Welcome to Wilderness Wednesday, our weekly posting to celebrate the 50th anniversary of the Wilderness Act.
We are highlighting the Carrizozo Lava Flow Wilderness Study Area (WSA) this week. This WSA encompasses a large portion of what is believed to be one of the most recent lava flows in the continental United States, dating back somewhere between 700 to 5,200 years ago. Though the area generally appears to be a flat plain, it is a rugged landscape rivaling the rockiest mountains. What at first might seem like barren rock will surprise you in the variety of plants finding a home here. Numerous animals also call the lava flow home; and the area is especially good for bird watching.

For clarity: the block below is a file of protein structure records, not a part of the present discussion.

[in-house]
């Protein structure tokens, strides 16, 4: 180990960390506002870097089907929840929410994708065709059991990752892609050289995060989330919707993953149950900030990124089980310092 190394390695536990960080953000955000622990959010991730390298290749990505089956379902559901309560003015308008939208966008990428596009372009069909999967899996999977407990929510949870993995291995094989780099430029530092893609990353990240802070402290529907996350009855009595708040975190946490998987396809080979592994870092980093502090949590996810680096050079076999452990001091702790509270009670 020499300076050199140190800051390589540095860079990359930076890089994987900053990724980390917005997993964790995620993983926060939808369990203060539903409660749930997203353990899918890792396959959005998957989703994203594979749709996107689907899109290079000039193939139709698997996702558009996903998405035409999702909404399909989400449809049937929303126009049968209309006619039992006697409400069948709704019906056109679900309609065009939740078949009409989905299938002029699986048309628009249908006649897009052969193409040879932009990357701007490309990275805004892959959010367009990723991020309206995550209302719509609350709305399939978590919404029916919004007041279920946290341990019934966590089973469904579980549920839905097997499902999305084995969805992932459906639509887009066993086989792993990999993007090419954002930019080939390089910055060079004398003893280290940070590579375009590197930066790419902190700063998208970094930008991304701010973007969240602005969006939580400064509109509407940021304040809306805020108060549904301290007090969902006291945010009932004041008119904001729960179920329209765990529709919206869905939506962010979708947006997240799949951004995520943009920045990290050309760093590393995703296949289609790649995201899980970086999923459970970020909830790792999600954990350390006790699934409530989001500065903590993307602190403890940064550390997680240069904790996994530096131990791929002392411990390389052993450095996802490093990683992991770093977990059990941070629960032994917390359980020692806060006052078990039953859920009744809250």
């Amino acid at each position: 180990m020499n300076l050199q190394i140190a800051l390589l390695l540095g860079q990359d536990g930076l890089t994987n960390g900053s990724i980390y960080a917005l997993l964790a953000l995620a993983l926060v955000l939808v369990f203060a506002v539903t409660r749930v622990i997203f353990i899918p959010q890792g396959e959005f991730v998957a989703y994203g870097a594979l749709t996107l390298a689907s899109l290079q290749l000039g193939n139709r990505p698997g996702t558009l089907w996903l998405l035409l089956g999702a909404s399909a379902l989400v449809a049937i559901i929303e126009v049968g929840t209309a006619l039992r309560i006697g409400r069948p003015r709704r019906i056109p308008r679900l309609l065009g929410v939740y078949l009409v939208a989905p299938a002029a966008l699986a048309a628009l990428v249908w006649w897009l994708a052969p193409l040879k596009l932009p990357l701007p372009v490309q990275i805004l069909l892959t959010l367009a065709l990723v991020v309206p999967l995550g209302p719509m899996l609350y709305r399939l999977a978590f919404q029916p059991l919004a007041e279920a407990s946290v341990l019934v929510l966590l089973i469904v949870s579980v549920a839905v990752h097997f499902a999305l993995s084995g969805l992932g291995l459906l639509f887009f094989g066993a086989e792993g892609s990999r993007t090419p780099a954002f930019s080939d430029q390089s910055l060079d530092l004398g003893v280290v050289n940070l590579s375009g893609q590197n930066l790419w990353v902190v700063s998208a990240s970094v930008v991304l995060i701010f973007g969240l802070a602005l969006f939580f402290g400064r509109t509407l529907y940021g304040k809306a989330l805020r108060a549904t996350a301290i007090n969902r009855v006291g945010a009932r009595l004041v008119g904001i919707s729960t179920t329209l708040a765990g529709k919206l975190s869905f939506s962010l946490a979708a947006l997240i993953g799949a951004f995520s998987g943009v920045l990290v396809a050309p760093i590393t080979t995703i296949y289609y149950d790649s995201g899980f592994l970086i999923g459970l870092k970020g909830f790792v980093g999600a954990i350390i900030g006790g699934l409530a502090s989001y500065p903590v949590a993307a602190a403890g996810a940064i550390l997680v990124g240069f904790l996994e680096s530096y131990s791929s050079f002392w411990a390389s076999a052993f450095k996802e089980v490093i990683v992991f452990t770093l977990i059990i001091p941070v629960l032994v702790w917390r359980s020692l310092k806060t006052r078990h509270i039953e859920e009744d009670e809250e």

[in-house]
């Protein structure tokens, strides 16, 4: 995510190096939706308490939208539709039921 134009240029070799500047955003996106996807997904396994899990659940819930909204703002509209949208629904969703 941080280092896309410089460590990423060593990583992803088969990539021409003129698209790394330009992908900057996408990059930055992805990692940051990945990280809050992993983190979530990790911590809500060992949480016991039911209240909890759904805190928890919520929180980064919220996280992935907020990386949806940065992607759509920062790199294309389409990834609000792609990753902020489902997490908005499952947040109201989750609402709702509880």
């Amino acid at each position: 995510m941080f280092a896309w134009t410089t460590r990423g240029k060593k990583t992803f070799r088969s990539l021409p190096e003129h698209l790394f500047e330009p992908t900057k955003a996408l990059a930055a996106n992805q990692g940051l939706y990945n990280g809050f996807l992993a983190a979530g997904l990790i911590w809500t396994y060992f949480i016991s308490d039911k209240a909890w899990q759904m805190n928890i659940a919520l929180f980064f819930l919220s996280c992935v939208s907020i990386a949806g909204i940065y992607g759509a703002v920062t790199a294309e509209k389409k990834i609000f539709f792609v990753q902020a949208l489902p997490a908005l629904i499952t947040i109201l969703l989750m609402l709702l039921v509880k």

A hike on the Malpais Nature Trail meanders along an edge of the WSA. This trail is paved, includes interpretive displays, and is accessible by wheel chairs. The most adventurous will wander west onto the lava flow and into the WSA itself, but be careful, the terrain is extremely rugged and there are no trails in the WSA. You will need to stay attentive to avoid falling into cracks and to find your way back.
From US Highway 380, turn south into the Valley of Fires Recreation Area approximately four miles west of Carrizozo, New Mexico. The Malpais Nature Trail is located on the right. The Recreation Area is a fee site charging $3 for day use and includes a small visitor center, restrooms, and camping sites for tents and RVs. For more information, please visit For more information please visit the Carrizozo Lava Flow WSA website.
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